Race announcers play a huge role in running events — from keeping the race-day timeline to interacting with spectators and informing and encouraging participants. And there are scores of D.C.-area announcers who dedicate their weekends to help make races run smoothly and see that runners have fun and feel a sense of accomplishment no matter their finish time.
Creigh Kelley’s voice may sound familiar if you’ve run one of the more than 20 races he has announced for around the country, including the Chicago Marathon, the Walt Disney World Marathon or many in the popular Rock ‘n’ Roll marathon and half marathon series. In the D.C. area, he serves as the announcer for the D.C. Rock ‘n’ Roll races as well as the Credit Union Cherry Blossom Ten Mile race.
Everyone knew Wendy Martinez as a runner. It was a huge part of her identity. So much so that when she wanted to meet her friends at a trendy brunch spot in D.C., she would run to the restaurant “and show up all sweaty. She didn’t want to miss a run,” said her best friend Kristina Moore.
“I think through running she found power and strength and serenity — it showed her dedication and mental strength, and so it was an integral core of her life,” Moore said.
Running fulfilled Martinez; she also died while running. Last September, a stranger fatally stabbed the 35-year-old while she was out for a run in D.C.’s Logan Circle neighborhood. It was a tragic act of violence that rocked her friends, family and the running community.
After her death, her friends and family founded the Wendy Martinez Legacy Project — an initiative that invests in the causes Wendy cared about most: empowering women in technology, supporting women’s entrepreneurship and connecting with others through running.
The days are getting longer and the weather is getting warmer — which can mean one big thing for the running community: more runners are taking to the region’s sidewalks, paths and trails.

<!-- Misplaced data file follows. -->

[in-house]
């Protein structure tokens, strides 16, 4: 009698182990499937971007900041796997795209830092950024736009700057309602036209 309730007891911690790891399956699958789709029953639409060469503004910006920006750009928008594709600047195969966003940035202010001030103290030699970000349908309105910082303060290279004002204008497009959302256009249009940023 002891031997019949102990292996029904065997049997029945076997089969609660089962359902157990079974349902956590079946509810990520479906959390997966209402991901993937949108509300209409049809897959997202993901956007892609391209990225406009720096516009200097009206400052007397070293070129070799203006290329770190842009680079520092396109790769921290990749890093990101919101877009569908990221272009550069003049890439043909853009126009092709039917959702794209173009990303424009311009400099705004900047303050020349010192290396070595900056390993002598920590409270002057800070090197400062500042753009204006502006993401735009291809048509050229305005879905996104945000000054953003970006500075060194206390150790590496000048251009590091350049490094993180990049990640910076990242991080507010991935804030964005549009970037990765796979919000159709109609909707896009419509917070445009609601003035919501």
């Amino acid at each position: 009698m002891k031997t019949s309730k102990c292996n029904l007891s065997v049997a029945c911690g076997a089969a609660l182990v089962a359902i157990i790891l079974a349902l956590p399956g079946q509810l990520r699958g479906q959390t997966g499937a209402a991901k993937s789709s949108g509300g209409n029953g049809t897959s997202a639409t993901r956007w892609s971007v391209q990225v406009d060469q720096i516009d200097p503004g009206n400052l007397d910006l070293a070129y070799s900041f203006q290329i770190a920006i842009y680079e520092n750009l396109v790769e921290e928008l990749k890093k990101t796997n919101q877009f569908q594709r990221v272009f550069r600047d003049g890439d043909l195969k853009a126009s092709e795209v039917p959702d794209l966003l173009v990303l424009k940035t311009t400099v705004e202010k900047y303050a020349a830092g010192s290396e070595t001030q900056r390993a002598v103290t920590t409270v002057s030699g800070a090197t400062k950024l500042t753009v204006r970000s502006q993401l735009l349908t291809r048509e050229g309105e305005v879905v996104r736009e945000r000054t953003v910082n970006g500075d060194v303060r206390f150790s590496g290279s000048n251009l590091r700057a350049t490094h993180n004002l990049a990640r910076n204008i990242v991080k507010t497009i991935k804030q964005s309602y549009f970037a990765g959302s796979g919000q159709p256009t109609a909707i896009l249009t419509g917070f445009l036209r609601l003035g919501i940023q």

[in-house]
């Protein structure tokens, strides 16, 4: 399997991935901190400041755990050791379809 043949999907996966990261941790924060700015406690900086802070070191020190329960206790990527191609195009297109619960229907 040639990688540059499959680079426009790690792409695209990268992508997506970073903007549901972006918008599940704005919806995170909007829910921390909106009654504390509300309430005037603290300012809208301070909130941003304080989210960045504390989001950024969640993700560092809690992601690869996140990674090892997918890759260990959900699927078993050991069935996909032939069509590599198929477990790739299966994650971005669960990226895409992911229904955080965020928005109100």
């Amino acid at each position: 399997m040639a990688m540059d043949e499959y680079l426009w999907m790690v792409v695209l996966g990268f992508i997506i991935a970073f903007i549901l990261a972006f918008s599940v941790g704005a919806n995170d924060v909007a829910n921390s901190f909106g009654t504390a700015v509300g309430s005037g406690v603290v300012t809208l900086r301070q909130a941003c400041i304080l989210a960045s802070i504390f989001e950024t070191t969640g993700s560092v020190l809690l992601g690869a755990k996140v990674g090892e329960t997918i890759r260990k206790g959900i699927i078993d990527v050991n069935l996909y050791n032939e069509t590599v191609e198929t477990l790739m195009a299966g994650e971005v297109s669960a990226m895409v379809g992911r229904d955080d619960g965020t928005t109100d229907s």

As more runners ditch the treadmill in favor of running outside, there are health and safety reminders to consider. Chief among them is knowing the correlation between warmer temperatures and running risk, said Dr. Wiemi Douoguih, the medical director of MedStar Sports Medicine for the Washington region. Spring can yield some warm-but-not-too-warm running conditions, but “just because the air feels [cooler], you have to be careful,” he said.
Temperatures can feel comfortable and quickly get dangerous as you exercise, he said. Runners need to be careful with outdoor exercise when temperatures are between 73 and 82 degrees, but with higher humidity levels — a foregone conclusion in the D.C. area — temperatures as low as 73 can be high risk, Dr. Douoguih said.
A little more than a year ago, Chris Neblett underwent a kidney transplant. This month he ran the Credit Union Cherry Blossom Ten Mile race with his kidney donor in an effort to bring awareness to the importance of organ donation.
Neblett and Ana Knott share a special bond: they are longtime friends, Knott donated her kidney to Neblett, and now they are running buddies, too. Neblett, Knott and her husband all ran the 10-mile race this past weekend, during which Neblett achieved his personal best; Knott and her husband both ran their longest distances ever.
But for them, the race was about so much more than just running. The trio all wore T-shirts with the name and phone number of a person who desperately needs an organ donation in hopes of encouraging others to get tested and donate to someone in need. Neblett said Knott’s sacrifice is immeasurable, and he hopes others come to know that feeling.
“I was inspired [during the run] by the gift that Ana gave me; she gave me the gift of getting back to running and being healthy,” he said.
The call went out on a Saturday — “does anyone have an Army Ten-Miler bib?” The race was the next day.
Responses on a message board wished the runner luck and others tried to start an impromptu waiting list. After a while, the sober voice of reason spoke up.
“Not allowed since it’s past the transfer period.”
It can be an unpopular opinion, but it’s backed up by the forms runners sign when they register for races.